President — Joel Blakeslee (Sherri), 4905 Jackrabbit Rd, Reno, NV 89510; 775-742-1308
Vice President — John Sullivan; 702-493-8342;
Secretary/Treasurer — Judi Curran, 4170 St. Clair Rd., Fallon, NV 89406; 775- 867-2239
Fur Manager — Jim Curran, 4170 St. Clair Rd., Fallon, NV 89406; 775-867-2239
• Individual membership including subscription to Trapper & Predator Caller — $20
• Husband & wife with subscription — $22
• Junior (under 16) with subscription — $10
Complete membership application on first page of association section and send dues to:
4170 St. Clair Rd.
Fallon, NV 89406
VICE PRESIDENT’S REPORT
I hope the early weeks of the season have been enjoyable and productive. Any day spent outdoors is a day well spent. Especially if shared with a family member or friend. Trapping seems to be more of a solitary activity then other outdoors pursuits for some reason. Maybe because it is such hard work. But the best trapping memories for me were always those spent with my boys.
The fur market seems to be excellent right now. A full fledged boom. It seems to have started with one or two species and is spreading to every item, one at a time. Bobcats were one of the first to see the increase. Then muskrats. Then martens. Now red fox and coyotes and good badgers have increased. There are still a couple of furs lagging, like beaver. But very few.
On the regulations front, you have probably received a letter from NDOW about registration. It said mandatory registration is cancelled for now. If it is to be made into law, it will have to be addressed by the legislature in 2015. It seems that the law was written incorrectly. Something about the intent of the legislature was to exempt registering traps used on private property, but that exemption never appeared in the law.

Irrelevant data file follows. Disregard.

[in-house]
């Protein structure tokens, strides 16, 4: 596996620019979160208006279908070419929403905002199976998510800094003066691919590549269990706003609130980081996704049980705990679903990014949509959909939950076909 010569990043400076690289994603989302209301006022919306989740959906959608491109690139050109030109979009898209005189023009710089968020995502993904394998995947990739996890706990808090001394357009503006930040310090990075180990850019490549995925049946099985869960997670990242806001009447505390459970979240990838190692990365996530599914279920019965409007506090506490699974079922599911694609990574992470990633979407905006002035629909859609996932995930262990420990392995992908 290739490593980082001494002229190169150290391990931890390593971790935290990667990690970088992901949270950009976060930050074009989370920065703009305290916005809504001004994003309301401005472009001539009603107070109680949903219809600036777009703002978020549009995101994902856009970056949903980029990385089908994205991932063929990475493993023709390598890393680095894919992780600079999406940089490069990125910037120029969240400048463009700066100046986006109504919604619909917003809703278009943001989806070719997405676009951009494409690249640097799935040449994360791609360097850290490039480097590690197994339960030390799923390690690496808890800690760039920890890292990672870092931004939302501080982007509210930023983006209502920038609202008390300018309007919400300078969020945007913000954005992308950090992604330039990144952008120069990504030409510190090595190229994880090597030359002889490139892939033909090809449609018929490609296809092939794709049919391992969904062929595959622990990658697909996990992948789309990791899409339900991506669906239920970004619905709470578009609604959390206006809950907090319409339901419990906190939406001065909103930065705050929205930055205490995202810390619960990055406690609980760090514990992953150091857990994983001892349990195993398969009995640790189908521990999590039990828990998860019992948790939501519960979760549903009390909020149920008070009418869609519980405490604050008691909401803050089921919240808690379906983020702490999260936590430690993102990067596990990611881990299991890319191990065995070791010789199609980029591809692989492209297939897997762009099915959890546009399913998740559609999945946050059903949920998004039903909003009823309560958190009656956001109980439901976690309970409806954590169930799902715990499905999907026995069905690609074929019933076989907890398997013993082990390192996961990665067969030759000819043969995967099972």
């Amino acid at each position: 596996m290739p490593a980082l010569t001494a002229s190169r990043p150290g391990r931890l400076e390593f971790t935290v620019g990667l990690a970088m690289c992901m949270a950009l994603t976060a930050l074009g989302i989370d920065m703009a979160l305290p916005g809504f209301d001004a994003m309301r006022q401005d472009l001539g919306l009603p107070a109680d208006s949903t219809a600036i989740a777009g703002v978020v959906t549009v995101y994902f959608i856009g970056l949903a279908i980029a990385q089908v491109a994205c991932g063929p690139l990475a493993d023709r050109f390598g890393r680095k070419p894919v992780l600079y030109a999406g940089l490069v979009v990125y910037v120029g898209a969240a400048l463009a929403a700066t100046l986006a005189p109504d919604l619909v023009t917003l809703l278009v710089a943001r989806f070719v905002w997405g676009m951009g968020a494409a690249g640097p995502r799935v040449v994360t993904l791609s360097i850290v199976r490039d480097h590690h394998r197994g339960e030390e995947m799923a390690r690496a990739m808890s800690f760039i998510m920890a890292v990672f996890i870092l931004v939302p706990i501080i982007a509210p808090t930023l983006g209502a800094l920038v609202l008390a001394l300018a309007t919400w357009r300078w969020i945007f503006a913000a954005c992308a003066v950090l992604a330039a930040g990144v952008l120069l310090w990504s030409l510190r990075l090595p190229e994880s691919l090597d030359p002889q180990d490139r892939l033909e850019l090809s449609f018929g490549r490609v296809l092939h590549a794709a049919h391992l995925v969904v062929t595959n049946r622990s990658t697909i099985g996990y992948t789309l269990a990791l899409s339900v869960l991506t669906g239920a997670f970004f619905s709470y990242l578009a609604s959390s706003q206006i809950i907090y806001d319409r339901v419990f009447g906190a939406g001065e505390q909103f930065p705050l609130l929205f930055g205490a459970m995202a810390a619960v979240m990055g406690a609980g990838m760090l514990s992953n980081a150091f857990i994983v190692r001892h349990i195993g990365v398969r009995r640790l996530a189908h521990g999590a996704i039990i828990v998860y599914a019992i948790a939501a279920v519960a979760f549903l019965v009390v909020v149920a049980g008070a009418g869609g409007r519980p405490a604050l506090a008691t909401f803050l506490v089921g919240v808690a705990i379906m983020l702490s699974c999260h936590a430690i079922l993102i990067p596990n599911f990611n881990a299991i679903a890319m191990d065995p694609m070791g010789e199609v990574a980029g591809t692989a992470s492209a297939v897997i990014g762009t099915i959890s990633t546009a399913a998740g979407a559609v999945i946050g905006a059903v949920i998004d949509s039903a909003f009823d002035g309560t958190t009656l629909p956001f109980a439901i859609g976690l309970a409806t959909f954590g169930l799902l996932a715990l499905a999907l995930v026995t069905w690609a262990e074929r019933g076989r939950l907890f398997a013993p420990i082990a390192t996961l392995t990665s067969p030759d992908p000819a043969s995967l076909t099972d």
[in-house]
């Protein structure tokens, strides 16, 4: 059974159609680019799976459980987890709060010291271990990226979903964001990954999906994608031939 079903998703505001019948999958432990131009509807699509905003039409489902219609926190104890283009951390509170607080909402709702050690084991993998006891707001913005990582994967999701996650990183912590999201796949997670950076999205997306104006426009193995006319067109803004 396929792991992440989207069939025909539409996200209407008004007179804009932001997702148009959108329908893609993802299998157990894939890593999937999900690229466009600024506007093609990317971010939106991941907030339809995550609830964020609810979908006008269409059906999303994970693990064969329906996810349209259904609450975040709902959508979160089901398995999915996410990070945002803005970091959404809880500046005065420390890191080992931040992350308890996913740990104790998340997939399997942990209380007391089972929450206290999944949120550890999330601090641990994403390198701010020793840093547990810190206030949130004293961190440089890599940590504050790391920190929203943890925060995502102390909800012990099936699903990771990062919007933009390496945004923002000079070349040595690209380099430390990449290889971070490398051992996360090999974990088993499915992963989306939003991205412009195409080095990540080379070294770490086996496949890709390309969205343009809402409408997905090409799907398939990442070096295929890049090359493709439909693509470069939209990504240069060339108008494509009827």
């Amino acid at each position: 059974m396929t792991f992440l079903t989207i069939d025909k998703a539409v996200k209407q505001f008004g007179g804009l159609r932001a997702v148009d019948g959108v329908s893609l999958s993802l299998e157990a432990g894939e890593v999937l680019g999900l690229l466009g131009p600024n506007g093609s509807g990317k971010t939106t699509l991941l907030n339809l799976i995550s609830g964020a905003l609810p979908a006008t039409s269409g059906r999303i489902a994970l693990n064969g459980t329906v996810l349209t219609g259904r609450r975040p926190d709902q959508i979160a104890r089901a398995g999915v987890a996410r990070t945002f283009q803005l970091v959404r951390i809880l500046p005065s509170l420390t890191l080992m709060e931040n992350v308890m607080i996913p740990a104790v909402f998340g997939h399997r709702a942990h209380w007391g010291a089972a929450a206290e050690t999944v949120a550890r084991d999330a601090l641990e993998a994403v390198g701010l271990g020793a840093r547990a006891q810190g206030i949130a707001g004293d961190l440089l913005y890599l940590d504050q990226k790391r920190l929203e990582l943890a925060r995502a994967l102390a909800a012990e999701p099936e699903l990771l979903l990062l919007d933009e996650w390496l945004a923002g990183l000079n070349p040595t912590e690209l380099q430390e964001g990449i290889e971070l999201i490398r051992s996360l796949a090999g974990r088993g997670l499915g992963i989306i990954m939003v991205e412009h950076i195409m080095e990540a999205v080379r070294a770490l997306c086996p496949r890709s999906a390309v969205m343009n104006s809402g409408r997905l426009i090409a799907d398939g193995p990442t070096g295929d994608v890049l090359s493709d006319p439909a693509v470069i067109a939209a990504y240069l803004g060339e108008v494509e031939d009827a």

From my perspective it was a huge bruhaha for nothing. The NVTA fought it down to the wire. The antis fought for it all the way and appeared to have got it done. Now we get to fight it out all over again in 2015. But it should be considered another bite of the apple. Another chance to stop it or put in some things we want to be changed.
I know we have some friends in the legislature that helped us in the end. Particularly members of the Legislative Commission chaired by Senator Kirkpatrick. We need to thank these elected officials and continue to maintain these important relationships.
Unfortunately the issue of shortened visitation requirements is still in the works. The Wildlife Commission is to consider shortening visitation “in close proximity to a populated or heavily used area”. This definition does not limit the discussion to Washoe and Clark counties. In fact one commissioner said as much and named Tonopah and Elko. So every trapper in every county has a dog in this fight.
One thing I have heard again and again at these hearings is that Nevada has some of the loosest trapping regulations in the country. That claim is always made by the antis but I even heard a game warden say it at a hearing. And it is simply not true. We have one of the strictest use of baits laws in the country. Likewise with offset jaws. Likewise with trapping near roads. In many Midwestern states trapping is allowed on the right of ways of roads and highways and underneath bridges and culverts, even if there is private property at both fence lines. Not here. Our visitation law is very much in line with other western states which have vast areas of public lands like we do. The Nevada visitation requirement is much more restrictive than Montana and slightly less than Idaho. So the next time someone tries to tell you how loose it is here compared to other states, you can set them straight.
And last but not least, our website is bigger and better than ever, much thanks to Karen Smith. And we have a Facebook page as well. We are trying to put more up to date and pertinent items out there to keep our membership informed. So please check it out when you get a chance and check back in to the sites from time to time as we may need your help in writing letters or sending emails.
And hey, be safe out there. Tell someone where you went and when you will be back. — John Sullivan